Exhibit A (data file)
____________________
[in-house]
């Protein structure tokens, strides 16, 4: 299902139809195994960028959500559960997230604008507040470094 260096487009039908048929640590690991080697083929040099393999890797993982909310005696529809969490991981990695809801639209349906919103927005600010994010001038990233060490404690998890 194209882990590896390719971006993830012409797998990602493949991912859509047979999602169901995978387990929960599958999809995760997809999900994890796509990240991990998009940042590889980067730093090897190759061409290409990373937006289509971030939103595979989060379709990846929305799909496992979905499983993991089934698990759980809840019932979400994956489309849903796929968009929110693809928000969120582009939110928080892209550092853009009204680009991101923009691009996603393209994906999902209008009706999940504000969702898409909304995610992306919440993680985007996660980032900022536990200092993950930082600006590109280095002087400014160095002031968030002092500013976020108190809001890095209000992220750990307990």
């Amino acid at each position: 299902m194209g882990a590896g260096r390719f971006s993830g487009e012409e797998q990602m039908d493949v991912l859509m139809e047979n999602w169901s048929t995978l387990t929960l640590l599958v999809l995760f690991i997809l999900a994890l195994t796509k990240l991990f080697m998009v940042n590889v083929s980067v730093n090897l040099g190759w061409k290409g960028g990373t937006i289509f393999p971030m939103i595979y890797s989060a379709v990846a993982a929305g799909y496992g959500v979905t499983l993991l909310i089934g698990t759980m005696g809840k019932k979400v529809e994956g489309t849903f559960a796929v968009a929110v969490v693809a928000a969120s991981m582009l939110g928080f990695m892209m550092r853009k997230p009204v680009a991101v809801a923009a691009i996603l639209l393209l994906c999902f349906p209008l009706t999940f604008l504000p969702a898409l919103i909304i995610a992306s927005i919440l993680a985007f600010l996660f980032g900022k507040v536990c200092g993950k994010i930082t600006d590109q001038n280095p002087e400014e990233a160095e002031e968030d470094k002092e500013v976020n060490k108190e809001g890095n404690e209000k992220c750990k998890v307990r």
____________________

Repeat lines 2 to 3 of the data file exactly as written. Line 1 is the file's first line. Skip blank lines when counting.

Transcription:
């Protein structure tokens, strides 16, 4: 299902139809195994960028959500559960997230604008507040470094 260096487009039908048929640590690991080697083929040099393999890797993982909310005696529809969490991981990695809801639209349906919103927005600010994010001038990233060490404690998890 194209882990590896390719971006993830012409797998990602493949991912859509047979999602169901995978387990929960599958999809995760997809999900994890796509990240991990998009940042590889980067730093090897190759061409290409990373937006289509971030939103595979989060379709990846929305799909496992979905499983993991089934698990759980809840019932979400994956489309849903796929968009929110693809928000969120582009939110928080892209550092853009009204680009991101923009691009996603393209994906999902209008009706999940504000969702898409909304995610992306919440993680985007996660980032900022536990200092993950930082600006590109280095002087400014160095002031968030002092500013976020108190809001890095209000992220750990307990």
């Amino acid at each position: 299902m194209g882990a590896g260096r390719f971006s993830g487009e012409e797998q990602m039908d493949v991912l859509m139809e047979n999602w169901s048929t995978l387990t929960l640590l599958v999809l995760f690991i997809l999900a994890l195994t796509k990240l991990f080697m998009v940042n590889v083929s980067v730093n090897l040099g190759w061409k290409g960028g990373t937006i289509f393999p971030m939103i595979y890797s989060a379709v990846a993982a929305g799909y496992g959500v979905t499983l993991l909310i089934g698990t759980m005696g809840k019932k979400v529809e994956g489309t849903f559960a796929v968009a929110v969490v693809a928000a969120s991981m582009l939110g928080f990695m892209m550092r853009k997230p009204v680009a991101v809801a923009a691009i996603l639209l393209l994906c999902f349906p209008l009706t999940f604008l504000p969702a898409l919103i909304i995610a992306s927005i919440l993680a985007f600010l996660f980032g900022k507040v536990c200092g993950k994010i930082t600006d590109q001038n280095p002087e400014e990233a160095e002031e968030d470094k002092e500013v976020n060490k108190e809001g890095n404690e209000k992220c750990k998890v307990r």